Caruso, whom township officials have blamed for the office's problems, said construction fees would increase and the level of services would decrease if the township relinquished control. His family is distributing a petition urging the township to keep the office under its control.
The Township Committee tomorrow night also will hold a public hearing on a related ordinance that would transfer inspection of existing buildings from the construction office to the code enforcement office.
Mayor James L. Curran last week said the only way the township would not close the office would be if Caruso, whose license as construction official was revoked by the DCA in January, agreed to resign or retire.
"The problem will not go away, and I don't think the confidence will be restored in that department until Mr. Caruso steps down," Curran said.
Committeeman Gary E. Finger last week said he met with Caruso, who will turn 61 on the day the office is scheduled to close, to discuss a settlement - which could include Caruso's retirement.
But Caruso, who is appealing the DCA decision, last week said he would not step down unless he were ordered to by the state. "If I step down, it shows you're guilty of something. I don't have anything to hide. If I did something wrong and the state told me I did something wrong, I'll pay the consequences."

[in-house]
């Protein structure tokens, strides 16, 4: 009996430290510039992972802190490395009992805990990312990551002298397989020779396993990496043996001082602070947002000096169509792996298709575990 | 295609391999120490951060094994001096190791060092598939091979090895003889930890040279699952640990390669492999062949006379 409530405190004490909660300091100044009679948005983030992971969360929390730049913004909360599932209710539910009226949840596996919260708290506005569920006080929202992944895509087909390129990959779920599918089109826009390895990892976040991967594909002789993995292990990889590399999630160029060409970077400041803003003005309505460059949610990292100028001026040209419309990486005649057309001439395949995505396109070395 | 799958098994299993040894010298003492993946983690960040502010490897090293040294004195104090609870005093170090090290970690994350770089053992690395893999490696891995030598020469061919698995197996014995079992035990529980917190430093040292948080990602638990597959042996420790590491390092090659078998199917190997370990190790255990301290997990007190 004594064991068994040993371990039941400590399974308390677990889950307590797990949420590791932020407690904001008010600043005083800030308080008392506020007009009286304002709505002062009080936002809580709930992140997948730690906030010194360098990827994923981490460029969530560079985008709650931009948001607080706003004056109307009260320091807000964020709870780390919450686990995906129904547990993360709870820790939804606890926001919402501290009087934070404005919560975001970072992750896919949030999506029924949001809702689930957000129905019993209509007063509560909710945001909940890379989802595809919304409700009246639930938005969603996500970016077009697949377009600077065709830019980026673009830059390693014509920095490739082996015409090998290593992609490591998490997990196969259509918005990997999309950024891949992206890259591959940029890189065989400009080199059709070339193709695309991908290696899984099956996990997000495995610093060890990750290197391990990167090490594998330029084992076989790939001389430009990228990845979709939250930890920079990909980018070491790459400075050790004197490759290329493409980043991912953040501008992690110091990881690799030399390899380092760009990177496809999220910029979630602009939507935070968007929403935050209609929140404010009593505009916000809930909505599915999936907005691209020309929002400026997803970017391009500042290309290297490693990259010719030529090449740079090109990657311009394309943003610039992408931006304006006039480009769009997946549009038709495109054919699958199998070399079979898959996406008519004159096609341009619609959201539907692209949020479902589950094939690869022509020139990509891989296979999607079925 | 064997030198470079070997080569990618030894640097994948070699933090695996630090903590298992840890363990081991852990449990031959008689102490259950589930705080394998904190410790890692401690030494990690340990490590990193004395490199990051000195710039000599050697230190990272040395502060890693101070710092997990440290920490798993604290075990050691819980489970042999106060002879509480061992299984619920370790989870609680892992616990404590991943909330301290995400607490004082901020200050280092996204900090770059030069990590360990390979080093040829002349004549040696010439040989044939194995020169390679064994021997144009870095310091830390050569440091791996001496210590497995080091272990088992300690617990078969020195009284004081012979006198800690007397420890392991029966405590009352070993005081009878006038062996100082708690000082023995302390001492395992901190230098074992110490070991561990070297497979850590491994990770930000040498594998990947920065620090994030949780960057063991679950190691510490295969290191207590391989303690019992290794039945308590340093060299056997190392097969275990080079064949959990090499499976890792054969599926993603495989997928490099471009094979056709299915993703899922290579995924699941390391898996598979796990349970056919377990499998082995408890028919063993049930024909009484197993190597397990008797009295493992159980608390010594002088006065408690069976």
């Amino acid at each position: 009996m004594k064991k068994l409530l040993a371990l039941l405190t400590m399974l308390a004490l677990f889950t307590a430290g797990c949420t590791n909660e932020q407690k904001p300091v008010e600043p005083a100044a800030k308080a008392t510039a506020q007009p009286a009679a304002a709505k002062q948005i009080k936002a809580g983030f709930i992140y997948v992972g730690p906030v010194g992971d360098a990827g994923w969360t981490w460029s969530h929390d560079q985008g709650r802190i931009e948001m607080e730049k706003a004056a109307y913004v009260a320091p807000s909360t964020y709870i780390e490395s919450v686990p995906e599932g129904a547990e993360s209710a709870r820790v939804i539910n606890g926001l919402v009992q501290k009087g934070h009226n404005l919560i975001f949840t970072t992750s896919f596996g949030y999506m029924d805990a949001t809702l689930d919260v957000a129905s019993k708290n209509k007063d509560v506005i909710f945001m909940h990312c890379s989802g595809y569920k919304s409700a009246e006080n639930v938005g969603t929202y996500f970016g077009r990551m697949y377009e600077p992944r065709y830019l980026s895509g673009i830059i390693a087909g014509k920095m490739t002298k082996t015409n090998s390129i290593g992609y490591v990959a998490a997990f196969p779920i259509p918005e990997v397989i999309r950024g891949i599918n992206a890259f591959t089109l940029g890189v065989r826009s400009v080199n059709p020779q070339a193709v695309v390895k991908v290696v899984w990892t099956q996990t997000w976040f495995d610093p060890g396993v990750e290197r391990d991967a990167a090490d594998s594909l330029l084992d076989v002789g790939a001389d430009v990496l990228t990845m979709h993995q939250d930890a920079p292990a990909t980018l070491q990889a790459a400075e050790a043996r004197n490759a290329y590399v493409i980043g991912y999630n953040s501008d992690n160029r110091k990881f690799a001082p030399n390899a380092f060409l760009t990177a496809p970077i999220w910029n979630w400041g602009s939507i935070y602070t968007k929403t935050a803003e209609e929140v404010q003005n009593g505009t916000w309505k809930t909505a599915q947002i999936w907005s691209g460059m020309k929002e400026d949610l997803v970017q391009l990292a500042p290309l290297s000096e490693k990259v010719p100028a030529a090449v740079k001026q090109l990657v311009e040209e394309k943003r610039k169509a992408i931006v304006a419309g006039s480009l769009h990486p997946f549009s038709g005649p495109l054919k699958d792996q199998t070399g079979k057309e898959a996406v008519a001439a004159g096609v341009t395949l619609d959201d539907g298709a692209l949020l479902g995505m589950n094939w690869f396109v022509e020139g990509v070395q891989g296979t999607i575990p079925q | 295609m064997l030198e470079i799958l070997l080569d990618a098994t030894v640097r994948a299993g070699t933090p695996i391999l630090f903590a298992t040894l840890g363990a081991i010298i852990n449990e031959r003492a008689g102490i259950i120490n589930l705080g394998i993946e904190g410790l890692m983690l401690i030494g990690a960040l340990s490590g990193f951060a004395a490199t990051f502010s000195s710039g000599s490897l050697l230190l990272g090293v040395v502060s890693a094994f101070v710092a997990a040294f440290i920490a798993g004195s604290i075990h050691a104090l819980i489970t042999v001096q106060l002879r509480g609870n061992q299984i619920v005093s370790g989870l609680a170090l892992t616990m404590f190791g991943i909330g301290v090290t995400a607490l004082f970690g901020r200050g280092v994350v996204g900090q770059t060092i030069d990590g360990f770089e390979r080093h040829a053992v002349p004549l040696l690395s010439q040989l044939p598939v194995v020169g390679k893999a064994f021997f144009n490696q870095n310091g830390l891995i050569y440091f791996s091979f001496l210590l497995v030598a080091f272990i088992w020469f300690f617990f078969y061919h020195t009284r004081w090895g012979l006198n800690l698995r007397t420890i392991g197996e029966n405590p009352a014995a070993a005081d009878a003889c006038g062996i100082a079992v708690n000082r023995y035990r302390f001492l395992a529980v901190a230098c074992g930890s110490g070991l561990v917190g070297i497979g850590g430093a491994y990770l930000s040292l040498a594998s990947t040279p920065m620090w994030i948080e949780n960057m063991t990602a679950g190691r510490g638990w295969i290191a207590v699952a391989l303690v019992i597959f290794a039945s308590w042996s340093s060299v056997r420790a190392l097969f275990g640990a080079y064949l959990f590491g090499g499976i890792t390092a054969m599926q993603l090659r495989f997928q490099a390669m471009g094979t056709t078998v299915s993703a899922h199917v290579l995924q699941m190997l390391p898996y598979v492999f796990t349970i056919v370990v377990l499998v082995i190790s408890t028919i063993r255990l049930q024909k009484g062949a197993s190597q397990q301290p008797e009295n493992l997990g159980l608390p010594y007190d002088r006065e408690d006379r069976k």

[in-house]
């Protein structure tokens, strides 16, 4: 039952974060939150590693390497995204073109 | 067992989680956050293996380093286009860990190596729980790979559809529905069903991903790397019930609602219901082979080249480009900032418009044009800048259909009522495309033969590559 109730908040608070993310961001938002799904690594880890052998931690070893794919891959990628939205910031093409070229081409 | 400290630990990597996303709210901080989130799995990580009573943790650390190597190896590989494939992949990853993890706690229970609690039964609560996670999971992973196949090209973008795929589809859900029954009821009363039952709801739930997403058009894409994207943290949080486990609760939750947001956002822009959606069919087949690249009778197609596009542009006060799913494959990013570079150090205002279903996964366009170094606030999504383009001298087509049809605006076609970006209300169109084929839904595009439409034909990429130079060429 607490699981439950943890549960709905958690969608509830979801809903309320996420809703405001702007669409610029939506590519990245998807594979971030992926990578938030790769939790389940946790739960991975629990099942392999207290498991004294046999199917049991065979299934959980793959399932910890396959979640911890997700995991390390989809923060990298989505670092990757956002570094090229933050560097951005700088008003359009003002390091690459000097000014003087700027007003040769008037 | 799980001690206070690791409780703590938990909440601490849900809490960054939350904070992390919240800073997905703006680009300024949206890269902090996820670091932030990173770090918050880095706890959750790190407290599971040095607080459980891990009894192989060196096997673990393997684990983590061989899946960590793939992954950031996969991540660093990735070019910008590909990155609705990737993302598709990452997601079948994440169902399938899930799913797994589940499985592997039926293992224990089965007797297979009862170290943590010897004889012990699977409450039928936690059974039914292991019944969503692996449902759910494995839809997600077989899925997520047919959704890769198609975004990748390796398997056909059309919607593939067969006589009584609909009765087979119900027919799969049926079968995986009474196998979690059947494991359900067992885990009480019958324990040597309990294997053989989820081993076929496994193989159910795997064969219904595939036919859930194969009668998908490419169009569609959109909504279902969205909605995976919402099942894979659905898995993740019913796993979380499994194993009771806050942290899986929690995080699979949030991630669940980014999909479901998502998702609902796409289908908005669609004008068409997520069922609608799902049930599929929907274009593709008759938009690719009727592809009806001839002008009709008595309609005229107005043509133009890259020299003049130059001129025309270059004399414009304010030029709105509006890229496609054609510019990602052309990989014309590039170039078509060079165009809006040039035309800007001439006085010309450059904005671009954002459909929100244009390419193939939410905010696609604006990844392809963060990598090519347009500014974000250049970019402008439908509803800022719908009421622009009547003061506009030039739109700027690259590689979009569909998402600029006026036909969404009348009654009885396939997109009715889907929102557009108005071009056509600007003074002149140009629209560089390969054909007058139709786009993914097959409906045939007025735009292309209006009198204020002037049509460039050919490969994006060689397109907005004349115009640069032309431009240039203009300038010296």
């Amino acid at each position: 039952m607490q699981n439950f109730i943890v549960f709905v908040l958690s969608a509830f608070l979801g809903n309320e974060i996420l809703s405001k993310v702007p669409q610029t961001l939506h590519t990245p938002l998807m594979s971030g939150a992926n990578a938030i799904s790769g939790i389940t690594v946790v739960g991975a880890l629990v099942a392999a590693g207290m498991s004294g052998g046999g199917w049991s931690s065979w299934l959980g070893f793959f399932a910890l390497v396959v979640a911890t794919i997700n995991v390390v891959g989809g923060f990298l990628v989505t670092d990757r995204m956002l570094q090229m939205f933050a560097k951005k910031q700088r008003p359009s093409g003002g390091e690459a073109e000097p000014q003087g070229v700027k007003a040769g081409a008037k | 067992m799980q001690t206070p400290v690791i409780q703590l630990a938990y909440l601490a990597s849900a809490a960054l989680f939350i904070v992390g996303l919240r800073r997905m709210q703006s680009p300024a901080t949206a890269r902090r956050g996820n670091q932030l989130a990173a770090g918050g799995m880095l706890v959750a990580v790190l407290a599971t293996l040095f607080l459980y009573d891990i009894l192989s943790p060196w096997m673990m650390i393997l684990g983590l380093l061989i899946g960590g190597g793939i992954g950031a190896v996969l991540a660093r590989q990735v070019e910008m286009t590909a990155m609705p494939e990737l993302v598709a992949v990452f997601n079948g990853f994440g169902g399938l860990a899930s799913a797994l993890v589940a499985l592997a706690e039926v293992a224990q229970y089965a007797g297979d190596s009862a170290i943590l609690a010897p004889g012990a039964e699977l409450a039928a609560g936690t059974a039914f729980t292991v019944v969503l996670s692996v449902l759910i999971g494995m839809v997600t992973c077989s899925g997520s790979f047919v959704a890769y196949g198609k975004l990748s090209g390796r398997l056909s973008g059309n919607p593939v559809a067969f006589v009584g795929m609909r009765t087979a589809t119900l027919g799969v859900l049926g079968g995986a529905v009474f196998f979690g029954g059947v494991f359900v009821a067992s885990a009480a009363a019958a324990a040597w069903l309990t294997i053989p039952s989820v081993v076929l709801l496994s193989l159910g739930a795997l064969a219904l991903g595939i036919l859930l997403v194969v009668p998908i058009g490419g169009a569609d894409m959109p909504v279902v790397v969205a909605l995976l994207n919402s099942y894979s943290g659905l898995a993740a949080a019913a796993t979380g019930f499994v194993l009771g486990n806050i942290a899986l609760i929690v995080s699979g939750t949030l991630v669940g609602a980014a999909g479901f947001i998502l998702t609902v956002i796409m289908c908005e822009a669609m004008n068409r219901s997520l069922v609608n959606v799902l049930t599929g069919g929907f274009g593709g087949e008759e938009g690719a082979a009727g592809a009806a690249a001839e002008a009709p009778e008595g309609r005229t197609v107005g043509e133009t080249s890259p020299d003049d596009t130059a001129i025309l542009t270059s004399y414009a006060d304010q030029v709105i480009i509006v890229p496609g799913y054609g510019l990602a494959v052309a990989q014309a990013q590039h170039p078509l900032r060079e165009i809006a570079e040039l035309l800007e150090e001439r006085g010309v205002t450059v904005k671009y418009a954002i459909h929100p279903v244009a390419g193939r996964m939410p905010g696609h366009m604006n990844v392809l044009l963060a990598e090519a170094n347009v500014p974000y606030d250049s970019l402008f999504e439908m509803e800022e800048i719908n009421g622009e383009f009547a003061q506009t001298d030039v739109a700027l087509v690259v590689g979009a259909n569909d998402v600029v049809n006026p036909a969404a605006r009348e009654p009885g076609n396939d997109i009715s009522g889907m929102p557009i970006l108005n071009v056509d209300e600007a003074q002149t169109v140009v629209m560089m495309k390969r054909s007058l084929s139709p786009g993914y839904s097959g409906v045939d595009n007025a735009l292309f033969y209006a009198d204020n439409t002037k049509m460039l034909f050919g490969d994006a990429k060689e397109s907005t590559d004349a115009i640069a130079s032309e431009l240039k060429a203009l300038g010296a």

Township officials in September asked the DCA to investigate the office. The DCA found that Caruso violated a conflict-of-interest provision in the state construction code by working as a masonry contractor in Voorhees and in two adjacent communities while he was the construction official.
At the same time, DCA officials said, they referred information about Bogardus to the state Attorney General's Office, but they have not disclosed the nature of that investigation. That office has not taken any action against Bogardus.
Under state law, the township cannot fire or suspend a licensed inspector until the appeal process is exhausted. Since that process could drag on for several years, township officials said they had no choice but to close the office.
"There are two people in that department who have locked horns," Curran said. "They seem to be the root of the problem and have undermined confidence in the department, leading us to this. . . . Even though the township has hired them, they can't fire them."
Bogardus, whom township officials have supported during the investigation, said Caruso repeatedly had violated the state code to give builders a break.
"When a builder submits a set of blueprints and says he's going to build them according to these blueprints, and then proceeds to delete and omit, you're not giving the people what they're paying for," Bogardus said.
Caruso insists that the office is being run properly. "There are no problems in the office," he said. "We're here to serve the public, and we'll continue to serve them in the best way we possibly can."
Stuart Friedman, president of the township Democratic Club and a candidate for the Township Committee, said the township should have found a way to mediate a solution between Caruso and Bogardus.
"It's a continual sign that the administration has not been on top of their responsibility to run the whole government," Friedman said.